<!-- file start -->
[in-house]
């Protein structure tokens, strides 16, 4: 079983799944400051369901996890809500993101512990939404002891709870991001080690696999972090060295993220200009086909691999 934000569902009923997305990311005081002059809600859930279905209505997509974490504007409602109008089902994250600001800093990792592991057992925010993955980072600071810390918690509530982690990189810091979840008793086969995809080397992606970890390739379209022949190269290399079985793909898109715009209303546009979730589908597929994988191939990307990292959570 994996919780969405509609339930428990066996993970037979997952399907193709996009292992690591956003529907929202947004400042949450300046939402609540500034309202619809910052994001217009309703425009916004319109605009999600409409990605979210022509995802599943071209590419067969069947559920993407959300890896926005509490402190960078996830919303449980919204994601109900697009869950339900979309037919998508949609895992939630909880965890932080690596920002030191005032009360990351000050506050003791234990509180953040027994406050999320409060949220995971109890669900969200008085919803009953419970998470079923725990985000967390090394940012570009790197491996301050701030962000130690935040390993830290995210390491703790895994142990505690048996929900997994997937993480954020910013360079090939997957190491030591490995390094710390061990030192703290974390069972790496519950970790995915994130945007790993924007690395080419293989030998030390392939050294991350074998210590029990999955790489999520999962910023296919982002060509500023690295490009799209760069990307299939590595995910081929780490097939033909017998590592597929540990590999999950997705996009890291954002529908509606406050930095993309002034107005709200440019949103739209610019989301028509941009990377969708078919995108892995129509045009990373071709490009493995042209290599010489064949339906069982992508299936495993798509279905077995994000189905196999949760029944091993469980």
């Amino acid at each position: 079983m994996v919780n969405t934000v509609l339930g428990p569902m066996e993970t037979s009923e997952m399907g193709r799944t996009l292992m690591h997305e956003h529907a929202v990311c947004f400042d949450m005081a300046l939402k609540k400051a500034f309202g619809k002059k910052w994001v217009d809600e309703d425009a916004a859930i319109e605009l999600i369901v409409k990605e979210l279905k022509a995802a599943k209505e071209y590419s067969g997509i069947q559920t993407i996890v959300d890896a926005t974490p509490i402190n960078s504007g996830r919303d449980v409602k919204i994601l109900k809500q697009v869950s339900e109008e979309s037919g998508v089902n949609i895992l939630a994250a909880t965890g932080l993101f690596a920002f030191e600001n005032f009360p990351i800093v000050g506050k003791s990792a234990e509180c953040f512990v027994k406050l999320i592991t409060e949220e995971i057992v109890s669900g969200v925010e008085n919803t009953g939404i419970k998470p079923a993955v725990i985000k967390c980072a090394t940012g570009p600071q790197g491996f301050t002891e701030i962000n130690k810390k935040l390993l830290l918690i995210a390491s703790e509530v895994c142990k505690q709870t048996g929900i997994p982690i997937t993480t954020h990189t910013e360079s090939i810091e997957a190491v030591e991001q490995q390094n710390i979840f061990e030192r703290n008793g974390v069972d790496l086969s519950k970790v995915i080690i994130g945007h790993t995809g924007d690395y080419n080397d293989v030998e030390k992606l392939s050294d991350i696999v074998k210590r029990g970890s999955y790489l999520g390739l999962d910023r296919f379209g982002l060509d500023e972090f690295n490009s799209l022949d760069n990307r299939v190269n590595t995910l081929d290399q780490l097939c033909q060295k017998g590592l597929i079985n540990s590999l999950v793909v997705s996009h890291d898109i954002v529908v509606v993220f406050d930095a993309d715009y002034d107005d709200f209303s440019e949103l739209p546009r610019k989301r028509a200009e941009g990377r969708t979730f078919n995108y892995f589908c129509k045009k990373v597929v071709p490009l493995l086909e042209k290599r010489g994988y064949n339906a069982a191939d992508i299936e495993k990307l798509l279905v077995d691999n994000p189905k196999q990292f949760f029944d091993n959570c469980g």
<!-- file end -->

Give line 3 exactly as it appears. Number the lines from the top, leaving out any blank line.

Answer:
């Amino acid at each position: 079983m994996v919780n969405t934000v509609l339930g428990p569902m066996e993970t037979s009923e997952m399907g193709r799944t996009l292992m690591h997305e956003h529907a929202v990311c947004f400042d949450m005081a300046l939402k609540k400051a500034f309202g619809k002059k910052w994001v217009d809600e309703d425009a916004a859930i319109e605009l999600i369901v409409k990605e979210l279905k022509a995802a599943k209505e071209y590419s067969g997509i069947q559920t993407i996890v959300d890896a926005t974490p509490i402190n960078s504007g996830r919303d449980v409602k919204i994601l109900k809500q697009v869950s339900e109008e979309s037919g998508v089902n949609i895992l939630a994250a909880t965890g932080l993101f690596a920002f030191e600001n005032f009360p990351i800093v000050g506050k003791s990792a234990e509180c953040f512990v027994k406050l999320i592991t409060e949220e995971i057992v109890s669900g969200v925010e008085n919803t009953g939404i419970k998470p079923a993955v725990i985000k967390c980072a090394t940012g570009p600071q790197g491996f301050t002891e701030i962000n130690k810390k935040l390993l830290l918690i995210a390491s703790e509530v895994c142990k505690q709870t048996g929900i997994p982690i997937t993480t954020h990189t910013e360079s090939i810091e997957a190491v030591e991001q490995q390094n710390i979840f061990e030192r703290n008793g974390v069972d790496l086969s519950k970790v995915i080690i994130g945007h790993t995809g924007d690395y080419n080397d293989v030998e030390k992606l392939s050294d991350i696999v074998k210590r029990g970890s999955y790489l999520g390739l999962d910023r296919f379209g982002l060509d500023e972090f690295n490009s799209l022949d760069n990307r299939v190269n590595t995910l081929d290399q780490l097939c033909q060295k017998g590592l597929i079985n540990s590999l999950v793909v997705s996009h890291d898109i954002v529908v509606v993220f406050d930095a993309d715009y002034d107005d709200f209303s440019e949103l739209p546009r610019k989301r028509a200009e941009g990377r969708t979730f078919n995108y892995f589908c129509k045009k990373v597929v071709p490009l493995l086909e042209k290599r010489g994988y064949n339906a069982a191939d992508i299936e495993k990307l798509l279905v077995d691999n994000p189905k196999q990292f949760f029944d091993n959570c469980g």